Worldwide Information Security Spending to Exceed $124B in 2019, Says Gartner

IT_securityGarner forecasts that worldwide information security spending will top $124 billion in 2019, an 8.7 percent increase from $114 billion this year.

The top drivers are security risks, business needs, industry changes, and privacy concerns. As a result, privacy concerns will drive at least 10 percent of market demand for information security services through 2019. In particular, privacy worries will impact identity and access management, identity governance and administration, and data loss prevention, according to Gartner.

“Security leaders are striving to help their organizations securely use technology platforms to become more competitive and drive growth for the business,” said Gartner Research Director Siddharth Deshpande. “Persisting skills shortages and regulatory changes like the EU’s Global Data Protection Regulation [GDPR] are driving continued growth in the security services market.”

Deshpande said publicized data breaches reinforce the need to view sensitive data and IT systems as critical infrastructure.

Therefore, “security and risk management has to be a critical part of any digital business initiative,” he said.

A focus on building detection and response capabilities, privacy regulations, and the need to address digital business risks are the main drivers for information security spending.

Key IT security trends

Gartner has identified a number of key trends affecting information security spending in 2018-2019:

1) At least 30 percent of organizations will spend money on GDPR-related consulting and implementation services through 2019.

Organizations are continuing their journey toward compliance with the GDPR. Implementing, assessing, and auditing the business processes related to the GDPR will be the focus of security service spending for EU-based organizations and for those whose customers and employees reside there.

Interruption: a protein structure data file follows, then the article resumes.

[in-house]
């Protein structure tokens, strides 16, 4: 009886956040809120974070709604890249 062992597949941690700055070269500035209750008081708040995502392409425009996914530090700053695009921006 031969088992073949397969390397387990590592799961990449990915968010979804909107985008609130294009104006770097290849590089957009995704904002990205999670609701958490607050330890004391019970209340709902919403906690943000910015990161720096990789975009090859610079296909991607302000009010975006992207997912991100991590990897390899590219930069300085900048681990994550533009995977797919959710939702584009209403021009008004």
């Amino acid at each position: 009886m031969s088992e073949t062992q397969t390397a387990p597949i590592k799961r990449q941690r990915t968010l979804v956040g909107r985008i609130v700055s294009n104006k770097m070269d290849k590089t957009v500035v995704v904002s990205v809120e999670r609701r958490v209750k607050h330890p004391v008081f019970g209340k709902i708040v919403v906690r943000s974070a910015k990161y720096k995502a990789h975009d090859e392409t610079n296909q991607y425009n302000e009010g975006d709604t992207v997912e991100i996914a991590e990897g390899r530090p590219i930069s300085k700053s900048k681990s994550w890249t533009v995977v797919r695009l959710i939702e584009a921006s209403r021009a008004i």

2) Risk management and privacy concerns within digital transformation initiatives will drive additional security service spending through 2020 for more than 40 percent of organizations.

Consulting and implementation service providers have retooled their service offerings over several years to support customers on their digital transformation journey. Security is a key factor in the uptake of that transformation process for regulated data, critical operations, and intellectual property protection spanning public cloud, SaaS and the use of IoT devices.

3) Services (subscription and managed) will represent at least 50 percent of security software delivery by 2020.

Security-as-a-service is on the way to surpassing on-premises deployments. And hybrid deployments are enticing buyers. Respondents to Gartner’s security buying behavior survey said they plan to deploy security technologies in a hybrid deployment model in the next two years. Managed services represented roughly 24 percent of deployments.

“On-premises deployments are still the most popular, but cloud-delivered security is becoming the preferred delivery model,” said Deshpande.

SamSam Ransomware Attackers Cover their Tracks

Bitcoins

Attackers behind SamSam ransomware use two tactics to penetrate and organization. They target vulnerabilities in a target organization’s systems to gain access its network or they launch brute-force attacks against weak passwords of the remote desktop protocol (RDP).

This is according to an analysis by security firm SophosLabs.

“Unlike most of the well-known ransomware families, which attack randomly, SamSam is used against specific organizations, those most likely to pay to get their data back, like hospitals or schools,” SophosLabs researchers said in a white paper

Once the attackers get in, they look for additional victims through network mapping and credential theft. Then, the attackers manually deploy SamSam on targeted systems using PSEXEC and batch scripts.

The attackers cover their tracks, so security pros have trouble determining the initial infection point and the some of their steps inside the network. They also delete attack files, including the SamSam payload, and change the deployment methodology.